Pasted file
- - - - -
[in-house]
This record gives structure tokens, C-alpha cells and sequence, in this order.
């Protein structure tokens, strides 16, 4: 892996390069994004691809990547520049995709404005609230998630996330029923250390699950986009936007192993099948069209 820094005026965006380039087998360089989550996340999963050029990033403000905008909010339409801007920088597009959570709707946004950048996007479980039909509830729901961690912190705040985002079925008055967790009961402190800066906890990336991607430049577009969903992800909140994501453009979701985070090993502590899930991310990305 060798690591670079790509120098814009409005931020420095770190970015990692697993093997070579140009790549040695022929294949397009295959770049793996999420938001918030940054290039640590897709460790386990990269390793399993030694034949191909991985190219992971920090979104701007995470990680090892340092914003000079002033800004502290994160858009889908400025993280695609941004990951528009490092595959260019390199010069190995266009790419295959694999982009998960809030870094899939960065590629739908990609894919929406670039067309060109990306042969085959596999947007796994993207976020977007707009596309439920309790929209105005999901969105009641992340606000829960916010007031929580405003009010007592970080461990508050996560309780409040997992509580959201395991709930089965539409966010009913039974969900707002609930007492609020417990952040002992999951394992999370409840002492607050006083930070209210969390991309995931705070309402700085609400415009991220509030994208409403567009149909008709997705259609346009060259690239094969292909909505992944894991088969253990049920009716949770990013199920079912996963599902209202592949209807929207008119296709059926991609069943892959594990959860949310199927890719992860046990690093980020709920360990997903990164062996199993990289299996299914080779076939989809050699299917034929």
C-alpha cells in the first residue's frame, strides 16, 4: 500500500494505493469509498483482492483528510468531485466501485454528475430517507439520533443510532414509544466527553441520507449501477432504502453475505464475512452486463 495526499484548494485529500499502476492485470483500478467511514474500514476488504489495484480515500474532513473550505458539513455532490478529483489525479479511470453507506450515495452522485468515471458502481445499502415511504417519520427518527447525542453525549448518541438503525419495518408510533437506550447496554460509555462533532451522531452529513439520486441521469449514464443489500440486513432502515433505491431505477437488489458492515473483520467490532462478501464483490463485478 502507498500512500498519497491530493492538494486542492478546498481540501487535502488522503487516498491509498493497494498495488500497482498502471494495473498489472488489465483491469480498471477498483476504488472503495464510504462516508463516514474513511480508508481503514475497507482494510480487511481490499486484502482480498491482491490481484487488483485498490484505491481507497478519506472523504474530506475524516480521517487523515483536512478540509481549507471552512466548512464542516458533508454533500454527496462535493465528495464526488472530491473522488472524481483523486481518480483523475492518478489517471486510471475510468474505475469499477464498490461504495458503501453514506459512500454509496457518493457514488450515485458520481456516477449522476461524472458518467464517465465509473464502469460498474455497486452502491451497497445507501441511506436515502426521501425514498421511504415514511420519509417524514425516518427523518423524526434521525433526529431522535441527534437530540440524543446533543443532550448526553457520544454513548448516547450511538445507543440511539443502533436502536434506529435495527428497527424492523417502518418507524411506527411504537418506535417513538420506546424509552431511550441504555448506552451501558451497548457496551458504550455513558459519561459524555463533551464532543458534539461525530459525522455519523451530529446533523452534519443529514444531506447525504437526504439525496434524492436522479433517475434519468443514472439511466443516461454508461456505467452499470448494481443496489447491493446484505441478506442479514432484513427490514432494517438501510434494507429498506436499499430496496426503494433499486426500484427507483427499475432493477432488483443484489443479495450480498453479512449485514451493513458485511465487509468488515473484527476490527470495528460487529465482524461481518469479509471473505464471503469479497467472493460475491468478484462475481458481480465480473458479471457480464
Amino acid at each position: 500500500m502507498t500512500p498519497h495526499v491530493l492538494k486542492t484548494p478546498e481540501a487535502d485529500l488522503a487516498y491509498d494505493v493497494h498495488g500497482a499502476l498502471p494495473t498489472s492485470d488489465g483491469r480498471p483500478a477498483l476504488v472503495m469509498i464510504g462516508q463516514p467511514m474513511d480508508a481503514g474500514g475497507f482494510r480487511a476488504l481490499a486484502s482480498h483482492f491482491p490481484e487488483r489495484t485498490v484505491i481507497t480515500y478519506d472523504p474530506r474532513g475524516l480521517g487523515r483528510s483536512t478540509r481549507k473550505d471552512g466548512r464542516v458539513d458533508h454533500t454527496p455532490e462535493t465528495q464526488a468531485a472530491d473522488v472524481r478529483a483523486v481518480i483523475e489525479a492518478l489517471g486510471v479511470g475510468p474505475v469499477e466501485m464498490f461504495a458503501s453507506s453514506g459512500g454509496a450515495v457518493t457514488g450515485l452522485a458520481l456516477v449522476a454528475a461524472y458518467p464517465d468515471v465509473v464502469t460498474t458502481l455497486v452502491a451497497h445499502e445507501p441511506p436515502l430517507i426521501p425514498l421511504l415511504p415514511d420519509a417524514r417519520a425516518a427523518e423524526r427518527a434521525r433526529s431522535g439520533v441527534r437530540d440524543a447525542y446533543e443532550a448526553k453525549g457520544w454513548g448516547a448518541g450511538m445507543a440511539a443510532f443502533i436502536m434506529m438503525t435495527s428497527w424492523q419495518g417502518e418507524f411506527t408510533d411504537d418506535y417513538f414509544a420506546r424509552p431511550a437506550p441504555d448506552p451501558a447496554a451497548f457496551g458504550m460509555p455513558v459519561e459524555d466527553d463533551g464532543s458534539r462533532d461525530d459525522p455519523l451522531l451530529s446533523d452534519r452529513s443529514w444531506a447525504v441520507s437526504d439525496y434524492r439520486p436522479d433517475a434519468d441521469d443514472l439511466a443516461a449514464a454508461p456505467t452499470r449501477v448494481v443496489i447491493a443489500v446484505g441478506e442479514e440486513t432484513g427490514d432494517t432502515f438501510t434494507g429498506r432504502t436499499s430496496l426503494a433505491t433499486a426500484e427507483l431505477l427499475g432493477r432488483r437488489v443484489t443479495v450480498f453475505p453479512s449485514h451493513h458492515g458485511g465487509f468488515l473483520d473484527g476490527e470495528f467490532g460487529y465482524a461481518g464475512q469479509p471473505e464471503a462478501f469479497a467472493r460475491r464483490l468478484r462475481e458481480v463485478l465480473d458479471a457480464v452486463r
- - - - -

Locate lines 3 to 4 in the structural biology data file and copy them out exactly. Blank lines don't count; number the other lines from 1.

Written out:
């Protein structure tokens, strides 16, 4: 892996390069994004691809990547520049995709404005609230998630996330029923250390699950986009936007192993099948069209 820094005026965006380039087998360089989550996340999963050029990033403000905008909010339409801007920088597009959570709707946004950048996007479980039909509830729901961690912190705040985002079925008055967790009961402190800066906890990336991607430049577009969903992800909140994501453009979701985070090993502590899930991310990305 060798690591670079790509120098814009409005931020420095770190970015990692697993093997070579140009790549040695022929294949397009295959770049793996999420938001918030940054290039640590897709460790386990990269390793399993030694034949191909991985190219992971920090979104701007995470990680090892340092914003000079002033800004502290994160858009889908400025993280695609941004990951528009490092595959260019390199010069190995266009790419295959694999982009998960809030870094899939960065590629739908990609894919929406670039067309060109990306042969085959596999947007796994993207976020977007707009596309439920309790929209105005999901969105009641992340606000829960916010007031929580405003009010007592970080461990508050996560309780409040997992509580959201395991709930089965539409966010009913039974969900707002609930007492609020417990952040002992999951394992999370409840002492607050006083930070209210969390991309995931705070309402700085609400415009991220509030994208409403567009149909008709997705259609346009060259690239094969292909909505992944894991088969253990049920009716949770990013199920079912996963599902209202592949209807929207008119296709059926991609069943892959594990959860949310199927890719992860046990690093980020709920360990997903990164062996199993990289299996299914080779076939989809050699299917034929």
C-alpha cells in the first residue's frame, strides 16, 4: 500500500494505493469509498483482492483528510468531485466501485454528475430517507439520533443510532414509544466527553441520507449501477432504502453475505464475512452486463 495526499484548494485529500499502476492485470483500478467511514474500514476488504489495484480515500474532513473550505458539513455532490478529483489525479479511470453507506450515495452522485468515471458502481445499502415511504417519520427518527447525542453525549448518541438503525419495518408510533437506550447496554460509555462533532451522531452529513439520486441521469449514464443489500440486513432502515433505491431505477437488489458492515473483520467490532462478501464483490463485478 502507498500512500498519497491530493492538494486542492478546498481540501487535502488522503487516498491509498493497494498495488500497482498502471494495473498489472488489465483491469480498471477498483476504488472503495464510504462516508463516514474513511480508508481503514475497507482494510480487511481490499486484502482480498491482491490481484487488483485498490484505491481507497478519506472523504474530506475524516480521517487523515483536512478540509481549507471552512466548512464542516458533508454533500454527496462535493465528495464526488472530491473522488472524481483523486481518480483523475492518478489517471486510471475510468474505475469499477464498490461504495458503501453514506459512500454509496457518493457514488450515485458520481456516477449522476461524472458518467464517465465509473464502469460498474455497486452502491451497497445507501441511506436515502426521501425514498421511504415514511420519509417524514425516518427523518423524526434521525433526529431522535441527534437530540440524543446533543443532550448526553457520544454513548448516547450511538445507543440511539443502533436502536434506529435495527428497527424492523417502518418507524411506527411504537418506535417513538420506546424509552431511550441504555448506552451501558451497548457496551458504550455513558459519561459524555463533551464532543458534539461525530459525522455519523451530529446533523452534519443529514444531506447525504437526504439525496434524492436522479433517475434519468443514472439511466443516461454508461456505467452499470448494481443496489447491493446484505441478506442479514432484513427490514432494517438501510434494507429498506436499499430496496426503494433499486426500484427507483427499475432493477432488483443484489443479495450480498453479512449485514451493513458485511465487509468488515473484527476490527470495528460487529465482524461481518469479509471473505464471503469479497467472493460475491468478484462475481458481480465480473458479471457480464